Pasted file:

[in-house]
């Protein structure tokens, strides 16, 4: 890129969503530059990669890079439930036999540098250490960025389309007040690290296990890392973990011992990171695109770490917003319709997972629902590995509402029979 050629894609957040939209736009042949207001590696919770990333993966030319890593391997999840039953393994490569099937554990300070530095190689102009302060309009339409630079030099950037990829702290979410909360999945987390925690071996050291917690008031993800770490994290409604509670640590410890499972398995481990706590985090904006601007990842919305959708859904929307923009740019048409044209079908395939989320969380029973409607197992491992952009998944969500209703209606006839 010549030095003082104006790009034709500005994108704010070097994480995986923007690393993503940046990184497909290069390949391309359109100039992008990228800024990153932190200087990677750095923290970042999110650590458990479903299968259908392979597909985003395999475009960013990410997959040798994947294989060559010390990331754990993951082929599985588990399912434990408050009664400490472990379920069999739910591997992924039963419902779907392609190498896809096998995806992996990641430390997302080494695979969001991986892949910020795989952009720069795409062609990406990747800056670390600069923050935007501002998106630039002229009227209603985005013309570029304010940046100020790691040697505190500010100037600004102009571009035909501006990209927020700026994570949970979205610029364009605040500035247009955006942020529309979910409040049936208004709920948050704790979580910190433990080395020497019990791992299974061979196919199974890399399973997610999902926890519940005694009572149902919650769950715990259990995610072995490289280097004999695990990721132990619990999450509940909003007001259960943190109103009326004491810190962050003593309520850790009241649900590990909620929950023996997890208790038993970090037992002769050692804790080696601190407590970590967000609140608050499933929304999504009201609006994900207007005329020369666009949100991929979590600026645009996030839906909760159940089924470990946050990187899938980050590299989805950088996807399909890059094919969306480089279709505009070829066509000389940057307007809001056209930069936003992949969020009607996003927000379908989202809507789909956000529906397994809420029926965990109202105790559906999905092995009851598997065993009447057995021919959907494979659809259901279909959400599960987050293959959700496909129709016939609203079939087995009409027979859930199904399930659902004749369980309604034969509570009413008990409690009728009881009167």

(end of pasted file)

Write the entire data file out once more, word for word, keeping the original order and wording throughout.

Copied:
[in-house]
């Protein structure tokens, strides 16, 4: 890129969503530059990669890079439930036999540098250490960025389309007040690290296990890392973990011992990171695109770490917003319709997972629902590995509402029979 050629894609957040939209736009042949207001590696919770990333993966030319890593391997999840039953393994490569099937554990300070530095190689102009302060309009339409630079030099950037990829702290979410909360999945987390925690071996050291917690008031993800770490994290409604509670640590410890499972398995481990706590985090904006601007990842919305959708859904929307923009740019048409044209079908395939989320969380029973409607197992491992952009998944969500209703209606006839 010549030095003082104006790009034709500005994108704010070097994480995986923007690393993503940046990184497909290069390949391309359109100039992008990228800024990153932190200087990677750095923290970042999110650590458990479903299968259908392979597909985003395999475009960013990410997959040798994947294989060559010390990331754990993951082929599985588990399912434990408050009664400490472990379920069999739910591997992924039963419902779907392609190498896809096998995806992996990641430390997302080494695979969001991986892949910020795989952009720069795409062609990406990747800056670390600069923050935007501002998106630039002229009227209603985005013309570029304010940046100020790691040697505190500010100037600004102009571009035909501006990209927020700026994570949970979205610029364009605040500035247009955006942020529309979910409040049936208004709920948050704790979580910190433990080395020497019990791992299974061979196919199974890399399973997610999902926890519940005694009572149902919650769950715990259990995610072995490289280097004999695990990721132990619990999450509940909003007001259960943190109103009326004491810190962050003593309520850790009241649900590990909620929950023996997890208790038993970090037992002769050692804790080696601190407590970590967000609140608050499933929304999504009201609006994900207007005329020369666009949100991929979590600026645009996030839906909760159940089924470990946050990187899938980050590299989805950088996807399909890059094919969306480089279709505009070829066509000389940057307007809001056209930069936003992949969020009607996003927000379908989202809507789909956000529906397994809420029926965990109202105790559906999905092995009851598997065993009447057995021919959907494979659809259901279909959400599960987050293959959700496909129709016939609203079939087995009409027979859930199904399930659902004749369980309604034969509570009413008990409690009728009881009167």